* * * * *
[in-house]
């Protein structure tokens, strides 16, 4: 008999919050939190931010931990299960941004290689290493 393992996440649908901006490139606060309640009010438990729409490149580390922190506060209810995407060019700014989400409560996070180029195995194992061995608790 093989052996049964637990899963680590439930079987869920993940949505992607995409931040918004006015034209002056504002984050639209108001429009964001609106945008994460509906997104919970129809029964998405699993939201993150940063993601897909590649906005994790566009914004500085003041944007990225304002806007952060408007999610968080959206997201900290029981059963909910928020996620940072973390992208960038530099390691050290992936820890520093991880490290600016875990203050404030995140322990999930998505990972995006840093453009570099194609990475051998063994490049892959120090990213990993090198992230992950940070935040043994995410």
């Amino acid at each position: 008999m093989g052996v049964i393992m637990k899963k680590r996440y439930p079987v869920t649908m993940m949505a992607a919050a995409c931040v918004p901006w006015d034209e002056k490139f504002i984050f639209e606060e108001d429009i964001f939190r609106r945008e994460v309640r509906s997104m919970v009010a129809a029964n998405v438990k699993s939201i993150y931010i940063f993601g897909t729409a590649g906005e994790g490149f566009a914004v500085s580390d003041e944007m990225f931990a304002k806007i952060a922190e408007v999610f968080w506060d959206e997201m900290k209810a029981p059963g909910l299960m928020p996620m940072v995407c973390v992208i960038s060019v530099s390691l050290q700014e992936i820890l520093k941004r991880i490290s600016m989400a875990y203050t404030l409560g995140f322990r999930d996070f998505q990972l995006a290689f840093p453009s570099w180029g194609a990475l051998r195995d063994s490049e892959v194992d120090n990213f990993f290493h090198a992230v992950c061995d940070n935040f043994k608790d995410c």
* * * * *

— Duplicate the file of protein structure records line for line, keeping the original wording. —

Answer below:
[in-house]
């Protein structure tokens, strides 16, 4: 008999919050939190931010931990299960941004290689290493 393992996440649908901006490139606060309640009010438990729409490149580390922190506060209810995407060019700014989400409560996070180029195995194992061995608790 093989052996049964637990899963680590439930079987869920993940949505992607995409931040918004006015034209002056504002984050639209108001429009964001609106945008994460509906997104919970129809029964998405699993939201993150940063993601897909590649906005994790566009914004500085003041944007990225304002806007952060408007999610968080959206997201900290029981059963909910928020996620940072973390992208960038530099390691050290992936820890520093991880490290600016875990203050404030995140322990999930998505990972995006840093453009570099194609990475051998063994490049892959120090990213990993090198992230992950940070935040043994995410």
């Amino acid at each position: 008999m093989g052996v049964i393992m637990k899963k680590r996440y439930p079987v869920t649908m993940m949505a992607a919050a995409c931040v918004p901006w006015d034209e002056k490139f504002i984050f639209e606060e108001d429009i964001f939190r609106r945008e994460v309640r509906s997104m919970v009010a129809a029964n998405v438990k699993s939201i993150y931010i940063f993601g897909t729409a590649g906005e994790g490149f566009a914004v500085s580390d003041e944007m990225f931990a304002k806007i952060a922190e408007v999610f968080w506060d959206e997201m900290k209810a029981p059963g909910l299960m928020p996620m940072v995407c973390v992208i960038s060019v530099s390691l050290q700014e992936i820890l520093k941004r991880i490290s600016m989400a875990y203050t404030l409560g995140f322990r999930d996070f998505q990972l995006a290689f840093p453009s570099w180029g194609a990475l051998r195995d063994s490049e892959v194992d120090n990213f990993f290493h090198a992230v992950c061995d940070n935040f043994k608790d995410c």